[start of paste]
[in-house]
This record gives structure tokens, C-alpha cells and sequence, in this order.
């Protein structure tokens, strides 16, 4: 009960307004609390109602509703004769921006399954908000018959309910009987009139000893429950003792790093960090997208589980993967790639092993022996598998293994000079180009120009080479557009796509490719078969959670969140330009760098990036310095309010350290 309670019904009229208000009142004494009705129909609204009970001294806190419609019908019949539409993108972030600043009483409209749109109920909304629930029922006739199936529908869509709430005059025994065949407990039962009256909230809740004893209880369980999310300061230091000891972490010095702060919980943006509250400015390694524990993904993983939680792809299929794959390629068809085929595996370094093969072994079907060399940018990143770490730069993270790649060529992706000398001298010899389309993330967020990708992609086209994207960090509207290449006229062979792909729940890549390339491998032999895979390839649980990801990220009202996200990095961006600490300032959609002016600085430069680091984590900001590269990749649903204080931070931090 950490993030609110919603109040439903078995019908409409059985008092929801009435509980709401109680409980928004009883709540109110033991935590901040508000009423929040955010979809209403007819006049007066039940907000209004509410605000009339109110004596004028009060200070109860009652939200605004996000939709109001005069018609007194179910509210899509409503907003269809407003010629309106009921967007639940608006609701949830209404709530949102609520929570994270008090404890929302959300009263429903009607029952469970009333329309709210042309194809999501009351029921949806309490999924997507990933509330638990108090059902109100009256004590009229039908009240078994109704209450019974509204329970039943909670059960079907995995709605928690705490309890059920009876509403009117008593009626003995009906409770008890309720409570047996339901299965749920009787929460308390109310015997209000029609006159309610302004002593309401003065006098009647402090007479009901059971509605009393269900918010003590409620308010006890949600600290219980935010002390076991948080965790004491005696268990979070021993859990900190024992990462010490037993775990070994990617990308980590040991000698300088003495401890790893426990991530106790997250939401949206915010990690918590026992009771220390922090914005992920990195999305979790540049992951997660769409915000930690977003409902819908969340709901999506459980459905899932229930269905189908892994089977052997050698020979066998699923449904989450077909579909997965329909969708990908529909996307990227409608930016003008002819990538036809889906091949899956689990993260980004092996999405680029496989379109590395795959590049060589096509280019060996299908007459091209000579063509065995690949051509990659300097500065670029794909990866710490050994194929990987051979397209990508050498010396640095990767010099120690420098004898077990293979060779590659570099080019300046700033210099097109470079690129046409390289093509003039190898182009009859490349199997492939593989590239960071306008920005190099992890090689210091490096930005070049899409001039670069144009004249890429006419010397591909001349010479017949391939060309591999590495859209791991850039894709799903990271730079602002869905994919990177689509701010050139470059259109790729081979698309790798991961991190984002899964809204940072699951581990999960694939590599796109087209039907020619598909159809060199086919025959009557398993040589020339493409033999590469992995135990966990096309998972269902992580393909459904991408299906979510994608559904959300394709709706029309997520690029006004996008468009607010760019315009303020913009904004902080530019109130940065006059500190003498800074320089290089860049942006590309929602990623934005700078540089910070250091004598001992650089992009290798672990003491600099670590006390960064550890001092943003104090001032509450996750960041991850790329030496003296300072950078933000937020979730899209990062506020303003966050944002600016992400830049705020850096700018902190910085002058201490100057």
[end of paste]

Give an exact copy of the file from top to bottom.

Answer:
[in-house]
This record gives structure tokens, C-alpha cells and sequence, in this order.
């Protein structure tokens, strides 16, 4: 009960307004609390109602509703004769921006399954908000018959309910009987009139000893429950003792790093960090997208589980993967790639092993022996598998293994000079180009120009080479557009796509490719078969959670969140330009760098990036310095309010350290 309670019904009229208000009142004494009705129909609204009970001294806190419609019908019949539409993108972030600043009483409209749109109920909304629930029922006739199936529908869509709430005059025994065949407990039962009256909230809740004893209880369980999310300061230091000891972490010095702060919980943006509250400015390694524990993904993983939680792809299929794959390629068809085929595996370094093969072994079907060399940018990143770490730069993270790649060529992706000398001298010899389309993330967020990708992609086209994207960090509207290449006229062979792909729940890549390339491998032999895979390839649980990801990220009202996200990095961006600490300032959609002016600085430069680091984590900001590269990749649903204080931070931090 950490993030609110919603109040439903078995019908409409059985008092929801009435509980709401109680409980928004009883709540109110033991935590901040508000009423929040955010979809209403007819006049007066039940907000209004509410605000009339109110004596004028009060200070109860009652939200605004996000939709109001005069018609007194179910509210899509409503907003269809407003010629309106009921967007639940608006609701949830209404709530949102609520929570994270008090404890929302959300009263429903009607029952469970009333329309709210042309194809999501009351029921949806309490999924997507990933509330638990108090059902109100009256004590009229039908009240078994109704209450019974509204329970039943909670059960079907995995709605928690705490309890059920009876509403009117008593009626003995009906409770008890309720409570047996339901299965749920009787929460308390109310015997209000029609006159309610302004002593309401003065006098009647402090007479009901059971509605009393269900918010003590409620308010006890949600600290219980935010002390076991948080965790004491005696268990979070021993859990900190024992990462010490037993775990070994990617990308980590040991000698300088003495401890790893426990991530106790997250939401949206915010990690918590026992009771220390922090914005992920990195999305979790540049992951997660769409915000930690977003409902819908969340709901999506459980459905899932229930269905189908892994089977052997050698020979066998699923449904989450077909579909997965329909969708990908529909996307990227409608930016003008002819990538036809889906091949899956689990993260980004092996999405680029496989379109590395795959590049060589096509280019060996299908007459091209000579063509065995690949051509990659300097500065670029794909990866710490050994194929990987051979397209990508050498010396640095990767010099120690420098004898077990293979060779590659570099080019300046700033210099097109470079690129046409390289093509003039190898182009009859490349199997492939593989590239960071306008920005190099992890090689210091490096930005070049899409001039670069144009004249890429006419010397591909001349010479017949391939060309591999590495859209791991850039894709799903990271730079602002869905994919990177689509701010050139470059259109790729081979698309790798991961991190984002899964809204940072699951581990999960694939590599796109087209039907020619598909159809060199086919025959009557398993040589020339493409033999590469992995135990966990096309998972269902992580393909459904991408299906979510994608559904959300394709709706029309997520690029006004996008468009607010760019315009303020913009904004902080530019109130940065006059500190003498800074320089290089860049942006590309929602990623934005700078540089910070250091004598001992650089992009290798672990003491600099670590006390960064550890001092943003104090001032509450996750960041991850790329030496003296300072950078933000937020979730899209990062506020303003966050944002600016992400830049705020850096700018902190910085002058201490100057």